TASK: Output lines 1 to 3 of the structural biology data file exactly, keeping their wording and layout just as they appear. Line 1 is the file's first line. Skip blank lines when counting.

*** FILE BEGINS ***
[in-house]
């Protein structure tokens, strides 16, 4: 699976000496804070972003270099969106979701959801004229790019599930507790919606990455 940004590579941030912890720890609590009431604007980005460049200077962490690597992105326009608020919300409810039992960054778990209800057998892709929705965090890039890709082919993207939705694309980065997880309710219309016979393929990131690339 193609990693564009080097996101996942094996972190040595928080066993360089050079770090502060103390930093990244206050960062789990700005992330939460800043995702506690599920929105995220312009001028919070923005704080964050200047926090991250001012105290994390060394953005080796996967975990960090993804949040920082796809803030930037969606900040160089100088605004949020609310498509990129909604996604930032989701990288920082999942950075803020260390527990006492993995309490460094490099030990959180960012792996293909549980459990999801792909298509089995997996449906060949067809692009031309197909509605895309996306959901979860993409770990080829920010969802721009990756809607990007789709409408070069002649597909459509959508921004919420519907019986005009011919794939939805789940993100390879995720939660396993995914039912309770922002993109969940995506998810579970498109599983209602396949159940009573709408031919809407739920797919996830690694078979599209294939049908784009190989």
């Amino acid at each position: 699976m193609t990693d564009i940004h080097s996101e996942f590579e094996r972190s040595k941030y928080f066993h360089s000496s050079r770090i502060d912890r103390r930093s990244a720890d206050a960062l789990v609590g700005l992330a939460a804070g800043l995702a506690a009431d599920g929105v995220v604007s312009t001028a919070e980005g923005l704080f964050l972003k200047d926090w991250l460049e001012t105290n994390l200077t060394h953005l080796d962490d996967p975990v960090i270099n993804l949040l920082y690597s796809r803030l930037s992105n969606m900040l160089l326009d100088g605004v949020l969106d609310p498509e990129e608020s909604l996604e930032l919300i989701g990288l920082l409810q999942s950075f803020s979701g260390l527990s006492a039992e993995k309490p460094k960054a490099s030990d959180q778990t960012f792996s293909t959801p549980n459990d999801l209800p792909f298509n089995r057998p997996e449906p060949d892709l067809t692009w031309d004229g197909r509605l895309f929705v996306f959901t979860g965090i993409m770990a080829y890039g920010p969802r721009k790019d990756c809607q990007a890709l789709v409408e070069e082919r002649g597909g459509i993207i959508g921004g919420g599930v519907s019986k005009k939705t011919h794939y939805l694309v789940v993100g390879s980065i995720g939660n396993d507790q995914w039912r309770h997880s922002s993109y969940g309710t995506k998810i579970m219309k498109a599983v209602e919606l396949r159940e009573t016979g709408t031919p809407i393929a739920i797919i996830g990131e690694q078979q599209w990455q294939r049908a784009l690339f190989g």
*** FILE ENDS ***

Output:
[in-house]
């Protein structure tokens, strides 16, 4: 699976000496804070972003270099969106979701959801004229790019599930507790919606990455 940004590579941030912890720890609590009431604007980005460049200077962490690597992105326009608020919300409810039992960054778990209800057998892709929705965090890039890709082919993207939705694309980065997880309710219309016979393929990131690339 193609990693564009080097996101996942094996972190040595928080066993360089050079770090502060103390930093990244206050960062789990700005992330939460800043995702506690599920929105995220312009001028919070923005704080964050200047926090991250001012105290994390060394953005080796996967975990960090993804949040920082796809803030930037969606900040160089100088605004949020609310498509990129909604996604930032989701990288920082999942950075803020260390527990006492993995309490460094490099030990959180960012792996293909549980459990999801792909298509089995997996449906060949067809692009031309197909509605895309996306959901979860993409770990080829920010969802721009990756809607990007789709409408070069002649597909459509959508921004919420519907019986005009011919794939939805789940993100390879995720939660396993995914039912309770922002993109969940995506998810579970498109599983209602396949159940009573709408031919809407739920797919996830690694078979599209294939049908784009190989």
């Amino acid at each position: 699976m193609t990693d564009i940004h080097s996101e996942f590579e094996r972190s040595k941030y928080f066993h360089s000496s050079r770090i502060d912890r103390r930093s990244a720890d206050a960062l789990v609590g700005l992330a939460a804070g800043l995702a506690a009431d599920g929105v995220v604007s312009t001028a919070e980005g923005l704080f964050l972003k200047d926090w991250l460049e001012t105290n994390l200077t060394h953005l080796d962490d996967p975990v960090i270099n993804l949040l920082y690597s796809r803030l930037s992105n969606m900040l160089l326009d100088g605004v949020l969106d609310p498509e990129e608020s909604l996604e930032l919300i989701g990288l920082l409810q999942s950075f803020s979701g260390l527990s006492a039992e993995k309490p460094k960054a490099s030990d959180q778990t960012f792996s293909t959801p549980n459990d999801l209800p792909f298509n089995r057998p997996e449906p060949d892709l067809t692009w031309d004229g197909r509605l895309f929705v996306f959901t979860g965090i993409m770990a080829y890039g920010p969802r721009k790019d990756c809607q990007a890709l789709v409408e070069e082919r002649g597909g459509i993207i959508g921004g919420g599930v519907s019986k005009k939705t011919h794939y939805l694309v789940v993100g390879s980065i995720g939660n396993d507790q995914w039912r309770h997880s922002s993109y969940g309710t995506k998810i579970m219309k498109a599983v209602e919606l396949r159940e009573t016979g709408t031919p809407i393929a739920i797919i996830g990131e690694q078979q599209w990455q294939r049908a784009l690339f190989g």